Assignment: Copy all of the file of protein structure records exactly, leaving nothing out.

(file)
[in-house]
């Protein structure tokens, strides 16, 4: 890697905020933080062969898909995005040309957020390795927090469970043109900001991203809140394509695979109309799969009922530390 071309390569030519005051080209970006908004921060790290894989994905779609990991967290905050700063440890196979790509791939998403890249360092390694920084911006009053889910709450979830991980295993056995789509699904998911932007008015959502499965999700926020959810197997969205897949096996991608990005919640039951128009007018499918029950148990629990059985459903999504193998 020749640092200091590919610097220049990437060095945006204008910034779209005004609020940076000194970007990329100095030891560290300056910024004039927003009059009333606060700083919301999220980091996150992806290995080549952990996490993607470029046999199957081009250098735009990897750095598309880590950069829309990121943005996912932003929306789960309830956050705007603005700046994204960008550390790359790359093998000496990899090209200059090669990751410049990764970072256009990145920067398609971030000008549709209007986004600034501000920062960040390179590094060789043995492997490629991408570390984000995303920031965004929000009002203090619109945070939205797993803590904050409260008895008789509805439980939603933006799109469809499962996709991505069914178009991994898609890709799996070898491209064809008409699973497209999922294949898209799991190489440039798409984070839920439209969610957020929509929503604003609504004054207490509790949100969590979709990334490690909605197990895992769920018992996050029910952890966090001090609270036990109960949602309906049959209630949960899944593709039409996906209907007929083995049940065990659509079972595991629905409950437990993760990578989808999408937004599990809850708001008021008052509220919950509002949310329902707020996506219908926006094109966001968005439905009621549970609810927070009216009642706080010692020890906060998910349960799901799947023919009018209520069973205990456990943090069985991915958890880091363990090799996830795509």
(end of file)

[in-house]
């Protein structure tokens, strides 16, 4: 890697905020933080062969898909995005040309957020390795927090469970043109900001991203809140394509695979109309799969009922530390 071309390569030519005051080209970006908004921060790290894989994905779609990991967290905050700063440890196979790509791939998403890249360092390694920084911006009053889910709450979830991980295993056995789509699904998911932007008015959502499965999700926020959810197997969205897949096996991608990005919640039951128009007018499918029950148990629990059985459903999504193998 020749640092200091590919610097220049990437060095945006204008910034779209005004609020940076000194970007990329100095030891560290300056910024004039927003009059009333606060700083919301999220980091996150992806290995080549952990996490993607470029046999199957081009250098735009990897750095598309880590950069829309990121943005996912932003929306789960309830956050705007603005700046994204960008550390790359790359093998000496990899090209200059090669990751410049990764970072256009990145920067398609971030000008549709209007986004600034501000920062960040390179590094060789043995492997490629991408570390984000995303920031965004929000009002203090619109945070939205797993803590904050409260008895008789509805439980939603933006799109469809499962996709991505069914178009991994898609890709799996070898491209064809008409699973497209999922294949898209799991190489440039798409984070839920439209969610957020929509929503604003609504004054207490509790949100969590979709990334490690909605197990895992769920018992996050029910952890966090001090609270036990109960949602309906049959209630949960899944593709039409996906209907007929083995049940065990659509079972595991629905409950437990993760990578989808999408937004599990809850708001008021008052509220919950509002949310329902707020996506219908926006094109966001968005439905009621549970609810927070009216009642706080010692020890906060998910349960799901799947023919009018209520069973205990456990943090069985991915958890880091363990090799996830795509």